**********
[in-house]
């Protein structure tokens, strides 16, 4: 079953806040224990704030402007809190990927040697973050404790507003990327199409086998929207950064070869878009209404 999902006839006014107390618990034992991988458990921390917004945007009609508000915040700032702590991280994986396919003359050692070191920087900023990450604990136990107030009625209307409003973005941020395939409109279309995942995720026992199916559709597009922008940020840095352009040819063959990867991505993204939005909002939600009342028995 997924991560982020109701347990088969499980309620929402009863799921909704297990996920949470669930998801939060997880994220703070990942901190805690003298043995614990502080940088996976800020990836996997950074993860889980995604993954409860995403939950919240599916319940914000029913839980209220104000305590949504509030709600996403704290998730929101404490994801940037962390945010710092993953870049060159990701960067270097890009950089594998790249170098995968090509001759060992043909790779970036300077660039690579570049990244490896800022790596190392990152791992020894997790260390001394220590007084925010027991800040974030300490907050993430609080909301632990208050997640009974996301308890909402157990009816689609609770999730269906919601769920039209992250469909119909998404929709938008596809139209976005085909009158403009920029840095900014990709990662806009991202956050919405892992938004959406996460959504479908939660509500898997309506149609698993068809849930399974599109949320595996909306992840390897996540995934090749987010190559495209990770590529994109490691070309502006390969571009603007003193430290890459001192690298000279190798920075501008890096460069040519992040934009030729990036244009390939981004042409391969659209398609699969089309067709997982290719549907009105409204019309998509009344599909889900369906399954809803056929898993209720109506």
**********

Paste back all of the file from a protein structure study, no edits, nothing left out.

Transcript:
[in-house]
């Protein structure tokens, strides 16, 4: 079953806040224990704030402007809190990927040697973050404790507003990327199409086998929207950064070869878009209404 999902006839006014107390618990034992991988458990921390917004945007009609508000915040700032702590991280994986396919003359050692070191920087900023990450604990136990107030009625209307409003973005941020395939409109279309995942995720026992199916559709597009922008940020840095352009040819063959990867991505993204939005909002939600009342028995 997924991560982020109701347990088969499980309620929402009863799921909704297990996920949470669930998801939060997880994220703070990942901190805690003298043995614990502080940088996976800020990836996997950074993860889980995604993954409860995403939950919240599916319940914000029913839980209220104000305590949504509030709600996403704290998730929101404490994801940037962390945010710092993953870049060159990701960067270097890009950089594998790249170098995968090509001759060992043909790779970036300077660039690579570049990244490896800022790596190392990152791992020894997790260390001394220590007084925010027991800040974030300490907050993430609080909301632990208050997640009974996301308890909402157990009816689609609770999730269906919601769920039209992250469909119909998404929709938008596809139209976005085909009158403009920029840095900014990709990662806009991202956050919405892992938004959406996460959504479908939660509500898997309506149609698993068809849930399974599109949320595996909306992840390897996540995934090749987010190559495209990770590529994109490691070309502006390969571009603007003193430290890459001192690298000279190798920075501008890096460069040519992040934009030729990036244009390939981004042409391969659209398609699969089309067709997982290719549907009105409204019309998509009344599909889900369906399954809803056929898993209720109506």